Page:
Dec 07 2021
CSDC is proud to announce this year's winner of the annual Green Apple Award.
CSDC established the Green Apple Award in 2018 to recognize the contributions and achievements of charter leaders who are moving into retirement and to encourage and inspire those who follow in their footsteps.
The Green Apple awards are focused on individuals who have made a significant and lasting contribution toward the success of one or more charter schools as evidenced by the following:
This year, 6 exceptional school leaders were recognized:
Celia started her teaching career by bringing a decade of business experience into the classroom in inner city San Diego at Hoover High School. She transitioned to charter school development 17 years ago, quickly moving into administration, merging her love of business with inspiring our young adults. Her expertise in personalized program development and building partnerships with the local community resulted in years of increase in student achievement and a wide-range of program offerings like Robotics and Career Technical Education. Through her whole-hearted leadership approach, she encouraged her staff to courageously dream, create possibilities for students, and go beyond expectations. During her tenure as the School Director of Dehesa Charter School, the organization successfully obtained the first Countywide Benefit Charter in San Diego County, Dimensions Collaborative School.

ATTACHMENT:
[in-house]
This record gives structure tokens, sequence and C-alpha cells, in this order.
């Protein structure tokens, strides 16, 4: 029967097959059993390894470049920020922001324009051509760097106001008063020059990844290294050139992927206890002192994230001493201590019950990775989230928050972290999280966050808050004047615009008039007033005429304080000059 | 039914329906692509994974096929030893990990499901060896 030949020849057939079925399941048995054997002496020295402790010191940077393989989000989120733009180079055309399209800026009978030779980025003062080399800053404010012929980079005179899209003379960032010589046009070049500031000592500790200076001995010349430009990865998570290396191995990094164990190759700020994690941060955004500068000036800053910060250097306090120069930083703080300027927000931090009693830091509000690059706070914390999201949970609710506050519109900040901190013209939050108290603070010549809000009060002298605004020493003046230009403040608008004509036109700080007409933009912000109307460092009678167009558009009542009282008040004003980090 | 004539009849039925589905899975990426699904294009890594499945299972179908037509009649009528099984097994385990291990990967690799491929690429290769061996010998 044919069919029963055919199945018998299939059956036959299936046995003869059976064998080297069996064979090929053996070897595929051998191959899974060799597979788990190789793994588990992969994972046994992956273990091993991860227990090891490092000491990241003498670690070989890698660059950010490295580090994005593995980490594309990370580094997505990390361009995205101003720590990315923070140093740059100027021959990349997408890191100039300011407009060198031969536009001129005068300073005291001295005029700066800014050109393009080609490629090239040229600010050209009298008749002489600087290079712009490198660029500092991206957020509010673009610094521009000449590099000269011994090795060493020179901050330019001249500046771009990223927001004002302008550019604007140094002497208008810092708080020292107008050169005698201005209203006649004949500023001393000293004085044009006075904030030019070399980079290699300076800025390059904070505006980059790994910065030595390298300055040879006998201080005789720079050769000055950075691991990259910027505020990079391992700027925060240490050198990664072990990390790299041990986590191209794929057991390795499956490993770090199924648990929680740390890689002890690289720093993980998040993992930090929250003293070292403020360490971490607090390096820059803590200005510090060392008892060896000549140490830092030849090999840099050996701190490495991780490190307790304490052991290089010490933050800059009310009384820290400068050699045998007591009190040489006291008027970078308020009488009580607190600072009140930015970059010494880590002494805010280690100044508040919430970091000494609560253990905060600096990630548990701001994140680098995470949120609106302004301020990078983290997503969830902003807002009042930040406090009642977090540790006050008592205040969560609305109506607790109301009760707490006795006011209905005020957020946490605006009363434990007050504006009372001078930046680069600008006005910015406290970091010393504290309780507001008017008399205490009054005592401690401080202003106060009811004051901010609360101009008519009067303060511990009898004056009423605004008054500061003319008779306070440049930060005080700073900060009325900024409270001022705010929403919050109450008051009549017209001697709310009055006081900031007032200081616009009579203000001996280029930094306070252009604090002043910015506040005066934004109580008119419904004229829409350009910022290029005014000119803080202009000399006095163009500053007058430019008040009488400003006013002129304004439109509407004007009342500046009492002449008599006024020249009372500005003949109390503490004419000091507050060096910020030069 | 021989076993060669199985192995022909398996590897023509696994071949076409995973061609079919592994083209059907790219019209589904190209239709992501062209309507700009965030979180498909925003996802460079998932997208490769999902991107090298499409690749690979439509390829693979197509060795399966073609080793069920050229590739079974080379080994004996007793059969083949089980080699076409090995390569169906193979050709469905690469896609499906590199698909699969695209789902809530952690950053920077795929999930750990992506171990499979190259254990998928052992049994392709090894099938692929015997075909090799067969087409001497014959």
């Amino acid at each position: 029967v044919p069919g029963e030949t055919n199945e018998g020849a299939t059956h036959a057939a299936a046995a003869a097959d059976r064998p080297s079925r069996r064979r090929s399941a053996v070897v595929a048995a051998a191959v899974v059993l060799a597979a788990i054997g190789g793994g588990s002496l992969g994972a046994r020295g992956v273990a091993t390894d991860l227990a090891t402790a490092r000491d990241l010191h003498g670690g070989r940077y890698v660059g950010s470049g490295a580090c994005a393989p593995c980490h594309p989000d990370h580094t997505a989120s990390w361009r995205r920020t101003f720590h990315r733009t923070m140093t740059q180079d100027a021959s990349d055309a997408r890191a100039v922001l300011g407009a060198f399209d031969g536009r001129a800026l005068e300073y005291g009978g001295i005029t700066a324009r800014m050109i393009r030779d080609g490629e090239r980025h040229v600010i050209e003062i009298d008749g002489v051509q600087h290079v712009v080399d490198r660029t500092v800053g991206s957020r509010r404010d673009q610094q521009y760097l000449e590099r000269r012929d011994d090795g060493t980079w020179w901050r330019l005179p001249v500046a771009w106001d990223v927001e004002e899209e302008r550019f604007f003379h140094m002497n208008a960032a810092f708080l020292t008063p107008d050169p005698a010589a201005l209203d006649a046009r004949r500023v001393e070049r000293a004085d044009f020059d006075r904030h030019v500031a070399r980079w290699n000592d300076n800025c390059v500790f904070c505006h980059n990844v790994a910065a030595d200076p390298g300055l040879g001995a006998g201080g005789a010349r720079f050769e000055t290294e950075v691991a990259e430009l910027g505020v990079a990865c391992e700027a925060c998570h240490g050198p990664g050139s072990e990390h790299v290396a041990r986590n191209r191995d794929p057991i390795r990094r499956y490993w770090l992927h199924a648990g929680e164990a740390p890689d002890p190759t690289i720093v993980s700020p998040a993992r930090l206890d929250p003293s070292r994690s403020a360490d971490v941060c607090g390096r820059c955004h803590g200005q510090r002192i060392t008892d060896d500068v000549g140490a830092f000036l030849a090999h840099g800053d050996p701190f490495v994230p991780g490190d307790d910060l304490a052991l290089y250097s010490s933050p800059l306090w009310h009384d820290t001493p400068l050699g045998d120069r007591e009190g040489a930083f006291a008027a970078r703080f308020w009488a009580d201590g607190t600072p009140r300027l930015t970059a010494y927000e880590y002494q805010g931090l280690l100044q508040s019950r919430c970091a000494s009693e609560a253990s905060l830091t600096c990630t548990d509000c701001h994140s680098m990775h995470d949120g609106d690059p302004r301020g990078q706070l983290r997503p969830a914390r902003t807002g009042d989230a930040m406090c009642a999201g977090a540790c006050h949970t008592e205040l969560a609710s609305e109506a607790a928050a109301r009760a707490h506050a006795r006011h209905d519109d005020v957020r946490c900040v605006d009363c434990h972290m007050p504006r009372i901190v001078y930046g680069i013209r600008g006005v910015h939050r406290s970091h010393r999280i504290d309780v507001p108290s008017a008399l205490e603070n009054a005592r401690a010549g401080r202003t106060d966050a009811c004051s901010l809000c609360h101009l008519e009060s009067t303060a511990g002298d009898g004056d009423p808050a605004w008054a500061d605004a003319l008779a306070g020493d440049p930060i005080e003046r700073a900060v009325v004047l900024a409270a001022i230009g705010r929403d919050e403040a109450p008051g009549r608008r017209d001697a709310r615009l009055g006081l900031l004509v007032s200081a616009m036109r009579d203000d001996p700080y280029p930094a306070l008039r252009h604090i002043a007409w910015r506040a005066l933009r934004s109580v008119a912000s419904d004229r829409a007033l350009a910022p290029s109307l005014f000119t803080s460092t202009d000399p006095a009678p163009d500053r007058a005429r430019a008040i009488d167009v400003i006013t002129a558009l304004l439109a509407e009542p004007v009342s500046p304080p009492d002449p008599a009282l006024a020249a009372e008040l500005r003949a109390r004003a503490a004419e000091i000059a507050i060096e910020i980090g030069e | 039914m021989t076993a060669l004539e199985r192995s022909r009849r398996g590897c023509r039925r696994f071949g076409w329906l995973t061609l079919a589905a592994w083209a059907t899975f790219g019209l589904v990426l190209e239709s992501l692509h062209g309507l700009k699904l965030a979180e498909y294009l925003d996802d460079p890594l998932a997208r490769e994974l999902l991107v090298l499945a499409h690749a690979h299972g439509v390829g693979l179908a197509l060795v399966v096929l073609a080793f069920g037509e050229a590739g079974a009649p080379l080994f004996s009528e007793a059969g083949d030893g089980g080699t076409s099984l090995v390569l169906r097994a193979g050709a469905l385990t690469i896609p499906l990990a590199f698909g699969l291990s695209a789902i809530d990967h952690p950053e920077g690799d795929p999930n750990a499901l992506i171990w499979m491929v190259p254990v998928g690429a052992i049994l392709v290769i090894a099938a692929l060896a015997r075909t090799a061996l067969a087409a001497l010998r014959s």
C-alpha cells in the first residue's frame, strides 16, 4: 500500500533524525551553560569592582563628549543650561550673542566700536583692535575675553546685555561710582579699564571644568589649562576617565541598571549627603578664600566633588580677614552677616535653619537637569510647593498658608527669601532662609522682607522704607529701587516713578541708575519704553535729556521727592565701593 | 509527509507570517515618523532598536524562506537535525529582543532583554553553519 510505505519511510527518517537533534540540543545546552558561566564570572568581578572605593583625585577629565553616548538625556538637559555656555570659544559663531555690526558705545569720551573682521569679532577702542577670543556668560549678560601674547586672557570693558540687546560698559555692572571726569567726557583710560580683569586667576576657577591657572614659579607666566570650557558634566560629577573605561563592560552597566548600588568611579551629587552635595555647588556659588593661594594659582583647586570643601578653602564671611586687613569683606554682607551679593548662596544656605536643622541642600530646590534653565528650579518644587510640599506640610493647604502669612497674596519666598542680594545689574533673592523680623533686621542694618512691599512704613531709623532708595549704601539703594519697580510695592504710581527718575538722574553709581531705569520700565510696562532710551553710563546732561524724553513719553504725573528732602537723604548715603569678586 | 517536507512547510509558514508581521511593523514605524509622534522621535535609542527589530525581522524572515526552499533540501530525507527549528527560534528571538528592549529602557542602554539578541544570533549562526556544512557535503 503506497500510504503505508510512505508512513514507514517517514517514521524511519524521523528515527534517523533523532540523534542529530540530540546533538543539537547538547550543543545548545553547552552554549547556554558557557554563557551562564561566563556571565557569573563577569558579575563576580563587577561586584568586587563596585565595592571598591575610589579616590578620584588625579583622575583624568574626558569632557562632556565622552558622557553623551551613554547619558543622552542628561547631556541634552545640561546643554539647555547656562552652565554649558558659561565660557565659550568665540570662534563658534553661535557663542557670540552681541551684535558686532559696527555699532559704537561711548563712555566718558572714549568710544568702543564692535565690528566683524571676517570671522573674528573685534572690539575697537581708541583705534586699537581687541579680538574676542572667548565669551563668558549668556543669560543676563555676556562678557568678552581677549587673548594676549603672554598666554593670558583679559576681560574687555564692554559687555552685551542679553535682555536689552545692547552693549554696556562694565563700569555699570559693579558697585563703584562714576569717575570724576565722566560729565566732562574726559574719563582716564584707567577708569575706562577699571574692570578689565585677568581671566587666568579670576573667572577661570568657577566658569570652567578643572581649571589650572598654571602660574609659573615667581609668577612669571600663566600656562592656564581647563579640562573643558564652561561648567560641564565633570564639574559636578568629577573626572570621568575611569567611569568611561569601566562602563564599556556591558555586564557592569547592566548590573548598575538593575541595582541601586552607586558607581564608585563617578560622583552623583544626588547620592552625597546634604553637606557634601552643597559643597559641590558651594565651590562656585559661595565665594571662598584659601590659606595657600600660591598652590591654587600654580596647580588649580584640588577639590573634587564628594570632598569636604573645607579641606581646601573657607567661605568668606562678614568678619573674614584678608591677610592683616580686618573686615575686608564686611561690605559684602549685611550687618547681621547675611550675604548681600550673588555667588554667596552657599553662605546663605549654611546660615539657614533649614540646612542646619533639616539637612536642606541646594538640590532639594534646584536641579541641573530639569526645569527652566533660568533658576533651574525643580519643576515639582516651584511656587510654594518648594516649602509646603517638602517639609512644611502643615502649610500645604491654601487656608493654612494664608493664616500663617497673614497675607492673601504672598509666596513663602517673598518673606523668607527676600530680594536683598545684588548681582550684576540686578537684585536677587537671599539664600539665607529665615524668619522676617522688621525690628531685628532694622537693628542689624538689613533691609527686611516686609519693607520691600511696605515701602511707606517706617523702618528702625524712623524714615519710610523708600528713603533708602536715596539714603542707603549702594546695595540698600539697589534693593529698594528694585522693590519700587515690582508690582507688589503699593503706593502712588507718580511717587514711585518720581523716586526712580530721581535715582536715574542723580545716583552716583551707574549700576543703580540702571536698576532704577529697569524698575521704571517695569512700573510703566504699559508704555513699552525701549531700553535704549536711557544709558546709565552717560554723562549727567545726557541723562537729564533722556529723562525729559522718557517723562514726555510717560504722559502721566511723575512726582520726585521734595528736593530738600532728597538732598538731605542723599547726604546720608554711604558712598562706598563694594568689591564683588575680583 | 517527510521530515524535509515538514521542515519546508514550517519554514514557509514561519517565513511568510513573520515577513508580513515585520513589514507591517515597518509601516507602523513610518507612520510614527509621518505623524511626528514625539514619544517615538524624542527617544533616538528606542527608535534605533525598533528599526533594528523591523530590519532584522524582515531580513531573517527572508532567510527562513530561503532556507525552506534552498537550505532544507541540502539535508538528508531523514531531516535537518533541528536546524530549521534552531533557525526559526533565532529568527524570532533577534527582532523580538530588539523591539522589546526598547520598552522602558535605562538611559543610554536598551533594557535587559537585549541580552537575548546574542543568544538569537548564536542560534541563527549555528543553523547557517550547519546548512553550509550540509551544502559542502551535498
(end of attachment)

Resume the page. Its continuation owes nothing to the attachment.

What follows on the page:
Rounding out her charter years at Cabrillo Point Academy, she served as Director of Curriculum and Director of Human Resources Development. There she continued leading by example with integrity and insightfulness, collaborating on school improvement processes, programs, and systems. She shared that she drew inspiration over the years from her charter colleagues who continuously demonstrate creativity, innovation and resiliency - transforming education so that all students, particularly those from underserved populations, can thrive.
Gina served as the Founding Executive Director of Pacific View Charter School. She says the highlight of her career occurs every year at graduation when she is uplifted and encouraged by her graduates—many of whom likely would not have received a diploma but for Pacific View Charter. The thought that has continuously sustained her through some of the toughest days are her reflections back to why Pacific View was started in the first place. She says, “We knew we had a format for a school the community wanted and a population of students that needed an alternative to the traditional school setting. We also knew a charter school would allow us to do what was right for the student.” The advice that Gina has for other charter leaders is to keep doing what is right for the students, stay firm in your convictions and never give up.